A Space for Writers of the World
When I was a child, I liked when we had guests because my parents became the kind of parents I saw on TV: the kind I always prayed for. My father didn’t curse; my mother didn’t cry. No one shouted or threw things. My sisters, brother, and I were allowed to make as much noise as we wanted. We were loved without reason and treated with kindness.
I knew when important people came because my mother remained in the kitchen for hours frying nonstop. My father wore cologne and pants, instead of the usual vaishti, or man-skirt, which allowed room for his belly. My brother tucked in his shirt; the porch light was turned on. My sisters and I were told to put on our best dresses. I had a favorite at ten: a red skirt and tailored top with bows all over the sides.
My oldest sister who was twenty-four at the time explained that a man was coming to “view” her as a potential mate. If he liked her and our parents liked him, they would marry. The concept was foreign to me, but not to my sister, who was more Indian than I was.
When I was little, she and my other sister came from India to live with us in America. They had been born in India and left in a boarding school until they were teenagers. I don’t remember much before they came. My oldest sister looked after me as though I were her own, and when my mother scolded me for making a mess or spanked me for wetting the bed, my sister always stepped in, thwarting blows, nurturing hurt. She was so thin that as a child I was often afraid that I would break her hips when she carried me.
Is he going to take you away from us? Though it had only been a short time since she had been with us, I loved her as though she were my own mother.
She reassured me that I would get to visit her as often as I wanted after she married. Because she looked so happy, I didn’t want to speak the truth of what I knew: that once she had someone else to love, our relationship could never be the same.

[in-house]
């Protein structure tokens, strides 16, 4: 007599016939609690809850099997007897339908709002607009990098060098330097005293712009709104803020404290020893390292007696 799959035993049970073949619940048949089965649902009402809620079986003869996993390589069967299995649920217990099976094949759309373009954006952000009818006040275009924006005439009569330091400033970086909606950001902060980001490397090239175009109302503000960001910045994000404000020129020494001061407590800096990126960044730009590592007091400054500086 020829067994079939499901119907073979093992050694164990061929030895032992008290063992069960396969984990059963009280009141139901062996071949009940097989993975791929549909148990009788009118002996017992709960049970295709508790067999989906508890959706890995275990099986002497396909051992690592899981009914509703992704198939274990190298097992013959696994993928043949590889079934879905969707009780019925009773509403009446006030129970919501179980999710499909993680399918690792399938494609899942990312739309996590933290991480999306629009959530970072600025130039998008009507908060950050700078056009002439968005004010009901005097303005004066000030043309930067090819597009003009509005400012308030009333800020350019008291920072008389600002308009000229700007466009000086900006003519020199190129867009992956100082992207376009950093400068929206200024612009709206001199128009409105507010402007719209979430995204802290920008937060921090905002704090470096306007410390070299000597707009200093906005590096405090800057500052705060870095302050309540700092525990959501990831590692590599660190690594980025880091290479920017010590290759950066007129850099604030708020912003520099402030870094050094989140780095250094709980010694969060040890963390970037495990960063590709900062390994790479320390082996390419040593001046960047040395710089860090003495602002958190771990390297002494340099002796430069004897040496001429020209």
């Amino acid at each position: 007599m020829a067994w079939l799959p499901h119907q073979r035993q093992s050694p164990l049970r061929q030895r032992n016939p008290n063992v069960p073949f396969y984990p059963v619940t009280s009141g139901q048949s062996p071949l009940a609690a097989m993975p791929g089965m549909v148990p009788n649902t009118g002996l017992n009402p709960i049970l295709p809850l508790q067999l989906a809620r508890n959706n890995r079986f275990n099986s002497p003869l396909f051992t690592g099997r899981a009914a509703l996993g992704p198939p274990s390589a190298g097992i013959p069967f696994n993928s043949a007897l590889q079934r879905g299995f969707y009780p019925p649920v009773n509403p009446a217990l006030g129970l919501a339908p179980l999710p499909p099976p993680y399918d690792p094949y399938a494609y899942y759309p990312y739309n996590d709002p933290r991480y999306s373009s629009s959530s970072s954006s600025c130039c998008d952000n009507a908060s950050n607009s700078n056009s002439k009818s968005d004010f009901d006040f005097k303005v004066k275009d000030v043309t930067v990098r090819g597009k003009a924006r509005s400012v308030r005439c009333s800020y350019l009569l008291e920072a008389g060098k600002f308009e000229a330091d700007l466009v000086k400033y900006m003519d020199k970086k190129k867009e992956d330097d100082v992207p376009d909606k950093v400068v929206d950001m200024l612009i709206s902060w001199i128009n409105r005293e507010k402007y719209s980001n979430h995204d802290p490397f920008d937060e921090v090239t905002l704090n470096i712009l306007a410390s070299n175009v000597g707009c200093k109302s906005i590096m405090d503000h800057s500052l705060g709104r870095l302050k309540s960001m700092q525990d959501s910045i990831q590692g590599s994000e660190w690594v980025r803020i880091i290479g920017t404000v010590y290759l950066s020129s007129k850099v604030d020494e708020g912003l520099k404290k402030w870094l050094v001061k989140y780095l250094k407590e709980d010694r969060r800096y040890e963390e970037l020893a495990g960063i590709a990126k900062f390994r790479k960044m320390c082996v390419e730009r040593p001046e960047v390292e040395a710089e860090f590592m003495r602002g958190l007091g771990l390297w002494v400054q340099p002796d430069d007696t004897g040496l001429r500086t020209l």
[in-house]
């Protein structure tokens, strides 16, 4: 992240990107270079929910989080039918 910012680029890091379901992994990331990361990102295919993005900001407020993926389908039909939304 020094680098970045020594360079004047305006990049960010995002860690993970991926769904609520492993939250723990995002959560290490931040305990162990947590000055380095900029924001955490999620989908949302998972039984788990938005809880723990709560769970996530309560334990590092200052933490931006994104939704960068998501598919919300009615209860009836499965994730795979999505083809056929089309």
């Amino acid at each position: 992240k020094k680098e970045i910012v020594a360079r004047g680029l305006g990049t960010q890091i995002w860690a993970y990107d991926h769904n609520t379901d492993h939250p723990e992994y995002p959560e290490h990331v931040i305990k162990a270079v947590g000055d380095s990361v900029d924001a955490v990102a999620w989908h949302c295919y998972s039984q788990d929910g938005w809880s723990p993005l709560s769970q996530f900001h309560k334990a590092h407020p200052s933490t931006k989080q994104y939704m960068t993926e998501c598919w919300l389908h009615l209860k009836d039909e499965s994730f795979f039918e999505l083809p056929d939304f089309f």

When the Indian family arrived, I sat upstairs on the landing, peering through the stairwell grates. What does he look like? my sister wanted to know. He’s okay, I told her, but I secretly thought he was handsome.
My mother served platters upon platters of yellow snacks drenched in oil and butter. My father made jokes, barking out an infectious laugh that we seldom heard. The family seemed polite, dabbing the corners of their mouths with napkins that I had never seen before. The man kept looking up, presumably hoping for a glimpse of my sister.
When my mother came upstairs to fetch her, I was overcome with my sister’s transformation. Her skin was coated with a light powder that highlighted her crescent cheekbones; her lips were filled with a faded mauve; and her eyes were underlined with a black crayon. I had never seen her so beautiful, and I felt proud that this was my sister and sad too knowing that no man could find fault with her now.
As is the custom during a bride-viewing, she moved around the room carrying a plate of tea. The guests took their time in studying her features. When she reached her potential future husband, she blushed but did not raise her eyelids. He looked her over with concern, then care. He mumbled his gratitude before she slipped upstairs once more.
After everyone left and my sister was in our room crying, I tried to console her, telling her that he had no right to reject her, that he was not that handsome, that he was wrong when he said that she didn’t have the right look—the look that he wanted. At night in the bed that we also shared, I let her hold me. I could feel her breath moist with salt.
I knew it was wrong to ask for what I did, knowing that it would cause my sister so much heartache, but for once, God had listened to my prayers. Which meant someday, God would listen to my other prayers too, and maybe my parents would learn—in the manner in which actors portray on TV—how to love us and each other after all.
Annam Manthiram is the author of the novel, After the Tsunami (Stephen F. Austin State University Press, 2011), and Dysfunction: Stories(Aqueous Books, 2012), which was a finalist in the 2010 Elixir Press Fiction Contest and in Leapfrog Press’ 2010 Fiction Contest. Her prize-winning short work has been published in Poets & Writers Magazine, Cream City Review, Gargoyle, New Plains Review, Puerto del Sol,Monkeybicycle, and many others. A graduate of the MA Writing program at the University of Southern California and a recent Finalist in the 2012 Pen Parentis Fellowship Awards, Ms. Manthiram resides in New Mexico with her husband, Alex, and sons, Sathya and Anand.